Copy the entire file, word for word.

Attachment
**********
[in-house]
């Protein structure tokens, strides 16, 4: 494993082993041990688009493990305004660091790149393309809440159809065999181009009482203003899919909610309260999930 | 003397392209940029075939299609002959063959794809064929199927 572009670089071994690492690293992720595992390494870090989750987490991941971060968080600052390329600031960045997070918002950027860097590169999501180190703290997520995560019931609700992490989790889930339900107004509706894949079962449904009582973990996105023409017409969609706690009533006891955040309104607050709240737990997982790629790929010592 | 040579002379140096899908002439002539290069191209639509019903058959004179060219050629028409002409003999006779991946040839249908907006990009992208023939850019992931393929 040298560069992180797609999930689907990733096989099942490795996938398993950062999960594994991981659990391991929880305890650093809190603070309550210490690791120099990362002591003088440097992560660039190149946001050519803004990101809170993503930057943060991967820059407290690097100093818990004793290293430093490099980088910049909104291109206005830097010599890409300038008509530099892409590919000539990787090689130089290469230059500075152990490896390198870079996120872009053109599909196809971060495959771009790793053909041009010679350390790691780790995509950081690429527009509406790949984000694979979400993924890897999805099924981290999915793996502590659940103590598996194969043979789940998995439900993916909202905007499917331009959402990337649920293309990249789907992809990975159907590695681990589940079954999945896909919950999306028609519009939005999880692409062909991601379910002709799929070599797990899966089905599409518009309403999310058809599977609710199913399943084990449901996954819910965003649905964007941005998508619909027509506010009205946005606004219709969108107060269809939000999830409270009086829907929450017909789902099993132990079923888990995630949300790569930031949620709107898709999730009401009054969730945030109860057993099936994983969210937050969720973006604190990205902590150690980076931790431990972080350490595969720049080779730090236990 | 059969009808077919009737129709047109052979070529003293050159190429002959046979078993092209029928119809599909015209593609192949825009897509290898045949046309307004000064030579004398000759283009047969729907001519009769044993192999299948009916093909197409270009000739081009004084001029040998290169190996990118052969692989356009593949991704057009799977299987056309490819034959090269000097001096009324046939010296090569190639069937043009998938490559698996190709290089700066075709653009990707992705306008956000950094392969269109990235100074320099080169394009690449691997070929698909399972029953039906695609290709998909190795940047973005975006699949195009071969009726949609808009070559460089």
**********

[in-house]
């Protein structure tokens, strides 16, 4: 494993082993041990688009493990305004660091790149393309809440159809065999181009009482203003899919909610309260999930 | 003397392209940029075939299609002959063959794809064929199927 572009670089071994690492690293992720595992390494870090989750987490991941971060968080600052390329600031960045997070918002950027860097590169999501180190703290997520995560019931609700992490989790889930339900107004509706894949079962449904009582973990996105023409017409969609706690009533006891955040309104607050709240737990997982790629790929010592 | 040579002379140096899908002439002539290069191209639509019903058959004179060219050629028409002409003999006779991946040839249908907006990009992208023939850019992931393929 040298560069992180797609999930689907990733096989099942490795996938398993950062999960594994991981659990391991929880305890650093809190603070309550210490690791120099990362002591003088440097992560660039190149946001050519803004990101809170993503930057943060991967820059407290690097100093818990004793290293430093490099980088910049909104291109206005830097010599890409300038008509530099892409590919000539990787090689130089290469230059500075152990490896390198870079996120872009053109599909196809971060495959771009790793053909041009010679350390790691780790995509950081690429527009509406790949984000694979979400993924890897999805099924981290999915793996502590659940103590598996194969043979789940998995439900993916909202905007499917331009959402990337649920293309990249789907992809990975159907590695681990589940079954999945896909919950999306028609519009939005999880692409062909991601379910002709799929070599797990899966089905599409518009309403999310058809599977609710199913399943084990449901996954819910965003649905964007941005998508619909027509506010009205946005606004219709969108107060269809939000999830409270009086829907929450017909789902099993132990079923888990995630949300790569930031949620709107898709999730009401009054969730945030109860057993099936994983969210937050969720973006604190990205902590150690980076931790431990972080350490595969720049080779730090236990 | 059969009808077919009737129709047109052979070529003293050159190429002959046979078993092209029928119809599909015209593609192949825009897509290898045949046309307004000064030579004398000759283009047969729907001519009769044993192999299948009916093909197409270009000739081009004084001029040998290169190996990118052969692989356009593949991704057009799977299987056309490819034959090269000097001096009324046939010296090569190639069937043009998938490559698996190709290089700066075709653009990707992705306008956000950094392969269109990235100074320099080169394009690449691997070929698909399972029953039906695609290709998909190795940047973005975006699949195009071969009726949609808009070559460089």